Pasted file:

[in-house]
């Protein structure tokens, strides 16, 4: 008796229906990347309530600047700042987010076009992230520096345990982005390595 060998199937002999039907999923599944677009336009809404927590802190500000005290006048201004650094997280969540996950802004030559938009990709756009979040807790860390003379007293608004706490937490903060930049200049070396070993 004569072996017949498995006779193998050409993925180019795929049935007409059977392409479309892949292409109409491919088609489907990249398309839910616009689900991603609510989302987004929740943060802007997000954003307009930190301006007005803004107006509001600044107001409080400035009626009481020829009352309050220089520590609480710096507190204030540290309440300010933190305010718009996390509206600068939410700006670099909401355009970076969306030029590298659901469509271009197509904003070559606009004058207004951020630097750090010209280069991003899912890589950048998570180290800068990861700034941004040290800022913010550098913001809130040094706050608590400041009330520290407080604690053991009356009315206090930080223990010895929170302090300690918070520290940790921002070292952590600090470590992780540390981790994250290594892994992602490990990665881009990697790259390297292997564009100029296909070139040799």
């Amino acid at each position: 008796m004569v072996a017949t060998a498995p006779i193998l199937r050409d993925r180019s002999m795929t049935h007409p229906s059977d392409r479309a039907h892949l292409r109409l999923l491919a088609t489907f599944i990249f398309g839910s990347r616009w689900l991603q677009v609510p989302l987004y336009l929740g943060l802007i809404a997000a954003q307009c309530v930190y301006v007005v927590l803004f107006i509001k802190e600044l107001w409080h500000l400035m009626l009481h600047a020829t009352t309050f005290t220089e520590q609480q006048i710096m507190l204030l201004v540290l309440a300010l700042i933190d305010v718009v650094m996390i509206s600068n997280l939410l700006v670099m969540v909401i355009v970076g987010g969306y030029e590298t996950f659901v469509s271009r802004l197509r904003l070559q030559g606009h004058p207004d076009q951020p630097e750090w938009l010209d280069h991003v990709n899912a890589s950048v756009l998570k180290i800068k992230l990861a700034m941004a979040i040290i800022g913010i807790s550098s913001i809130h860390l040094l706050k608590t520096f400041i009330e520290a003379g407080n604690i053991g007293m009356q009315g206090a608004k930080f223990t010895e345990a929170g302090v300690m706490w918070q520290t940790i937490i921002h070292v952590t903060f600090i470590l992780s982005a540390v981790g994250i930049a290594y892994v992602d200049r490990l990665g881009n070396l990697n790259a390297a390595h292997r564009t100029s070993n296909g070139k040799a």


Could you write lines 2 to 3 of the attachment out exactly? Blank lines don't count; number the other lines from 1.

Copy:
């Protein structure tokens, strides 16, 4: 008796229906990347309530600047700042987010076009992230520096345990982005390595 060998199937002999039907999923599944677009336009809404927590802190500000005290006048201004650094997280969540996950802004030559938009990709756009979040807790860390003379007293608004706490937490903060930049200049070396070993 004569072996017949498995006779193998050409993925180019795929049935007409059977392409479309892949292409109409491919088609489907990249398309839910616009689900991603609510989302987004929740943060802007997000954003307009930190301006007005803004107006509001600044107001409080400035009626009481020829009352309050220089520590609480710096507190204030540290309440300010933190305010718009996390509206600068939410700006670099909401355009970076969306030029590298659901469509271009197509904003070559606009004058207004951020630097750090010209280069991003899912890589950048998570180290800068990861700034941004040290800022913010550098913001809130040094706050608590400041009330520290407080604690053991009356009315206090930080223990010895929170302090300690918070520290940790921002070292952590600090470590992780540390981790994250290594892994992602490990990665881009990697790259390297292997564009100029296909070139040799």
């Amino acid at each position: 008796m004569v072996a017949t060998a498995p006779i193998l199937r050409d993925r180019s002999m795929t049935h007409p229906s059977d392409r479309a039907h892949l292409r109409l999923l491919a088609t489907f599944i990249f398309g839910s990347r616009w689900l991603q677009v609510p989302l987004y336009l929740g943060l802007i809404a997000a954003q307009c309530v930190y301006v007005v927590l803004f107006i509001k802190e600044l107001w409080h500000l400035m009626l009481h600047a020829t009352t309050f005290t220089e520590q609480q006048i710096m507190l204030l201004v540290l309440a300010l700042i933190d305010v718009v650094m996390i509206s600068n997280l939410l700006v670099m969540v909401i355009v970076g987010g969306y030029e590298t996950f659901v469509s271009r802004l197509r904003l070559q030559g606009h004058p207004d076009q951020p630097e750090w938009l010209d280069h991003v990709n899912a890589s950048v756009l998570k180290i800068k992230l990861a700034m941004a979040i040290i800022g913010i807790s550098s913001i809130h860390l040094l706050k608590t520096f400041i009330e520290a003379g407080n604690i053991g007293m009356q009315g206090a608004k930080f223990t010895e345990a929170g302090v300690m706490w918070q520290t940790i937490i921002h070292v952590t903060f600090i470590l992780s982005a540390v981790g994250i930049a290594y892994v992602d200049r490990l990665g881009n070396l990697n790259a390297a390595h292997r564009t100029s070993n296909g070139k040799a």